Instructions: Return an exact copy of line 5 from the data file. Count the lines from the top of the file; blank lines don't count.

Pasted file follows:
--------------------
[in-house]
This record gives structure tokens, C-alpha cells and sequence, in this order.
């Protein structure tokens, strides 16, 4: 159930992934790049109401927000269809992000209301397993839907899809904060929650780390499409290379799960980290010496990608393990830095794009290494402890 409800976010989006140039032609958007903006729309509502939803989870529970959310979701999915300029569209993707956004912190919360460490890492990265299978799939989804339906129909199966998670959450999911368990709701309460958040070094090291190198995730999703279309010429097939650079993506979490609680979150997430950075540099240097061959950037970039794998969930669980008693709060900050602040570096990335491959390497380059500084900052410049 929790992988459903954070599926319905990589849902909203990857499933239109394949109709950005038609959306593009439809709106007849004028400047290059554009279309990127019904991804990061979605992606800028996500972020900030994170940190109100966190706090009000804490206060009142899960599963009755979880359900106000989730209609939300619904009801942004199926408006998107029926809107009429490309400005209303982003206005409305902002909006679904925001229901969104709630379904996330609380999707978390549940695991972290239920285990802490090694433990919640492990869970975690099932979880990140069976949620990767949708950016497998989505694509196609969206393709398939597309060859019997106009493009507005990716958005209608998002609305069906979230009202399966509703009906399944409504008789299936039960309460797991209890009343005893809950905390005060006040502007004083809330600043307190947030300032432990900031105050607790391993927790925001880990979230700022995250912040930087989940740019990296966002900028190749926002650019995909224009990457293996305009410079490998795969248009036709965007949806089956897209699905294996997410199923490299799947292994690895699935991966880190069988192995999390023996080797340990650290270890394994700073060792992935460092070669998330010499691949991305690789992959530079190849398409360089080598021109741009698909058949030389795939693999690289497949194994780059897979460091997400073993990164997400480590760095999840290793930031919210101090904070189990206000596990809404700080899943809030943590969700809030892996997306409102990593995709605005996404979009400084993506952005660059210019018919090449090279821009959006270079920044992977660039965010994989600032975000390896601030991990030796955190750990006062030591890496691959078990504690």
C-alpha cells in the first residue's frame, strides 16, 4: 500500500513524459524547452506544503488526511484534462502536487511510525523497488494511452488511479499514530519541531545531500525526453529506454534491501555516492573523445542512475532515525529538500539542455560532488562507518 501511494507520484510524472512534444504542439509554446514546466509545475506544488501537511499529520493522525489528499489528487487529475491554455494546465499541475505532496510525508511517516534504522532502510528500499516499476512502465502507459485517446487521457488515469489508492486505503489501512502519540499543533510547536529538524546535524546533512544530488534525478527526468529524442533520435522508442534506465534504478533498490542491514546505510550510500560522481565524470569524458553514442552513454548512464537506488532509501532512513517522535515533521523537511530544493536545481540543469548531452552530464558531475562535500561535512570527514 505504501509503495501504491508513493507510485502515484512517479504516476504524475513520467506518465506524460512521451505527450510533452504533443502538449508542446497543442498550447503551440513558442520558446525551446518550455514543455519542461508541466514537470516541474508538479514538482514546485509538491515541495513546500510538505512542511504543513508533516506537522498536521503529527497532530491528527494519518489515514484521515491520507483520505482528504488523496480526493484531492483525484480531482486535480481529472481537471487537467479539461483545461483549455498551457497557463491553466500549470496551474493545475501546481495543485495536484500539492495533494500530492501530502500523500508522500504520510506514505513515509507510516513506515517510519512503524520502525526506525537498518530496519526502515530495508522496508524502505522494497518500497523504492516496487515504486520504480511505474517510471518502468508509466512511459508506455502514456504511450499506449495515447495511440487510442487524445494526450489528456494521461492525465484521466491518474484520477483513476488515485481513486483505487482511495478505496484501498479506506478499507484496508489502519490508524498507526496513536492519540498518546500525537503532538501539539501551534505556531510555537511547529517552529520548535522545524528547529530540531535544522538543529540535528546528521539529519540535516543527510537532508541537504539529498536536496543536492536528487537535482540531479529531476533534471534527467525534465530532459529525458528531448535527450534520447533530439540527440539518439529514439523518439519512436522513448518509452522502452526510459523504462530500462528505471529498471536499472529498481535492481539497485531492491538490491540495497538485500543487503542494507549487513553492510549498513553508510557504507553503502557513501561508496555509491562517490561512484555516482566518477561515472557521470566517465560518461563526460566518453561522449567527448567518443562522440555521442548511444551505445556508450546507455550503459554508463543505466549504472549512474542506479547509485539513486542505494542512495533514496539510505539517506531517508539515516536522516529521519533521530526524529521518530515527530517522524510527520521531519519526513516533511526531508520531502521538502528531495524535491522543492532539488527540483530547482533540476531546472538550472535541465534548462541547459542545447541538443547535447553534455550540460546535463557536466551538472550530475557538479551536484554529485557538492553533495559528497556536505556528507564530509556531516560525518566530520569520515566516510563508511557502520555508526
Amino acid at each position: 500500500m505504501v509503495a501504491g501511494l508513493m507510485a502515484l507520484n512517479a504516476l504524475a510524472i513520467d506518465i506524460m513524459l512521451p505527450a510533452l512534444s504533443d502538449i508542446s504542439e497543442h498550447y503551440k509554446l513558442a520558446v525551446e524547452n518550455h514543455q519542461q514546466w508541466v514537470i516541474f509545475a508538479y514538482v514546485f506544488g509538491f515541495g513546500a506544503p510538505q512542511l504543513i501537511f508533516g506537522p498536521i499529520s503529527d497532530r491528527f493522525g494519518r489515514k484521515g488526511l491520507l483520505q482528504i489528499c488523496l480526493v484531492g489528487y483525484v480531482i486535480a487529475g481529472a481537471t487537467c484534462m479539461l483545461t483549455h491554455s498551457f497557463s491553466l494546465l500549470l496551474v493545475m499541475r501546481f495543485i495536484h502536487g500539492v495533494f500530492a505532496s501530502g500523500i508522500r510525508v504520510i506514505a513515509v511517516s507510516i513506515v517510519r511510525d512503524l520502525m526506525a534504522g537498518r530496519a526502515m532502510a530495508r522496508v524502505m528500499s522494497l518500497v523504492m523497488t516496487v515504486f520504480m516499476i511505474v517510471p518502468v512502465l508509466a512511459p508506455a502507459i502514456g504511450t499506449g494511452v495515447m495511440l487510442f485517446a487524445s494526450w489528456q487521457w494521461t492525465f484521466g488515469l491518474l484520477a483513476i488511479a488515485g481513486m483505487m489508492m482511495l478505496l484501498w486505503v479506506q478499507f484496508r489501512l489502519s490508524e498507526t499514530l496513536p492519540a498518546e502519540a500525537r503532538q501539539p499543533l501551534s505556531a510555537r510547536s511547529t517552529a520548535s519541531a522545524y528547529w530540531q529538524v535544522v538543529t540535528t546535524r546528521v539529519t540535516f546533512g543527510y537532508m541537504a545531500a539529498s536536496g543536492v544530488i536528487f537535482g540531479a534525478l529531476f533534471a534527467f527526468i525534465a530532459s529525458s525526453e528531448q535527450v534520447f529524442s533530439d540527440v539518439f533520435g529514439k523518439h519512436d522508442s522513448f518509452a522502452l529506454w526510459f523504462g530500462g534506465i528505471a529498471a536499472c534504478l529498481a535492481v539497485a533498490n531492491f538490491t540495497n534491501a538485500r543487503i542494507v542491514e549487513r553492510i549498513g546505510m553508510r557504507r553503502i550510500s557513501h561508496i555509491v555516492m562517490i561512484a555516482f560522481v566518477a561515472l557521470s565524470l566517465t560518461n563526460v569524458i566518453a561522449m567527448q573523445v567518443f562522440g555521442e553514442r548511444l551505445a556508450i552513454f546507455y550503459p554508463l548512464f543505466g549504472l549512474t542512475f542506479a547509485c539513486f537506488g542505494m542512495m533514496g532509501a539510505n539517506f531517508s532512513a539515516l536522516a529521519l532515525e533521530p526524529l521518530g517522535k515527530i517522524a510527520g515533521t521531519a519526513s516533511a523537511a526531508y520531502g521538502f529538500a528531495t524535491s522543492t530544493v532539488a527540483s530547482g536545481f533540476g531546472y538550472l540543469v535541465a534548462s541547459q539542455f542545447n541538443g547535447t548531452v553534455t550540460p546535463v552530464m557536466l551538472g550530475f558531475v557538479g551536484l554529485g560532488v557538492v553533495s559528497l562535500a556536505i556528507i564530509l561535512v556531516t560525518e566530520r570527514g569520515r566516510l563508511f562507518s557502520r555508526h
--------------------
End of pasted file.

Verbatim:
Amino acid at each position: 500500500m505504501v509503495a501504491g501511494l508513493m507510485a502515484l507520484n512517479a504516476l504524475a510524472i513520467d506518465i506524460m513524459l512521451p505527450a510533452l512534444s504533443d502538449i508542446s504542439e497543442h498550447y503551440k509554446l513558442a520558446v525551446e524547452n518550455h514543455q519542461q514546466w508541466v514537470i516541474f509545475a508538479y514538482v514546485f506544488g509538491f515541495g513546500a506544503p510538505q512542511l504543513i501537511f508533516g506537522p498536521i499529520s503529527d497532530r491528527f493522525g494519518r489515514k484521515g488526511l491520507l483520505q482528504i489528499c488523496l480526493v484531492g489528487y483525484v480531482i486535480a487529475g481529472a481537471t487537467c484534462m479539461l483545461t483549455h491554455s498551457f497557463s491553466l494546465l500549470l496551474v493545475m499541475r501546481f495543485i495536484h502536487g500539492v495533494f500530492a505532496s501530502g500523500i508522500r510525508v504520510i506514505a513515509v511517516s507510516i513506515v517510519r511510525d512503524l520502525m526506525a534504522g537498518r530496519a526502515m532502510a530495508r522496508v524502505m528500499s522494497l518500497v523504492m523497488t516496487v515504486f520504480m516499476i511505474v517510471p518502468v512502465l508509466a512511459p508506455a502507459i502514456g504511450t499506449g494511452v495515447m495511440l487510442f485517446a487524445s494526450w489528456q487521457w494521461t492525465f484521466g488515469l491518474l484520477a483513476i488511479a488515485g481513486m483505487m489508492m482511495l478505496l484501498w486505503v479506506q478499507f484496508r489501512l489502519s490508524e498507526t499514530l496513536p492519540a498518546e502519540a500525537r503532538q501539539p499543533l501551534s505556531a510555537r510547536s511547529t517552529a520548535s519541531a522545524y528547529w530540531q529538524v535544522v538543529t540535528t546535524r546528521v539529519t540535516f546533512g543527510y537532508m541537504a545531500a539529498s536536496g543536492v544530488i536528487f537535482g540531479a534525478l529531476f533534471a534527467f527526468i525534465a530532459s529525458s525526453e528531448q535527450v534520447f529524442s533530439d540527440v539518439f533520435g529514439k523518439h519512436d522508442s522513448f518509452a522502452l529506454w526510459f523504462g530500462g534506465i528505471a529498471a536499472c534504478l529498481a535492481v539497485a533498490n531492491f538490491t540495497n534491501a538485500r543487503i542494507v542491514e549487513r553492510i549498513g546505510m553508510r557504507r553503502i550510500s557513501h561508496i555509491v555516492m562517490i561512484a555516482f560522481v566518477a561515472l557521470s565524470l566517465t560518461n563526460v569524458i566518453a561522449m567527448q573523445v567518443f562522440g555521442e553514442r548511444l551505445a556508450i552513454f546507455y550503459p554508463l548512464f543505466g549504472l549512474t542512475f542506479a547509485c539513486f537506488g542505494m542512495m533514496g532509501a539510505n539517506f531517508s532512513a539515516l536522516a529521519l532515525e533521530p526524529l521518530g517522535k515527530i517522524a510527520g515533521t521531519a519526513s516533511a523537511a526531508y520531502g521538502f529538500a528531495t524535491s522543492t530544493v532539488a527540483s530547482g536545481f533540476g531546472y538550472l540543469v535541465a534548462s541547459q539542455f542545447n541538443g547535447t548531452v553534455t550540460p546535463v552530464m557536466l551538472g550530475f558531475v557538479g551536484l554529485g560532488v557538492v553533495s559528497l562535500a556536505i556528507i564530509l561535512v556531516t560525518e566530520r570527514g569520515r566516510l563508511f562507518s557502520r555508526h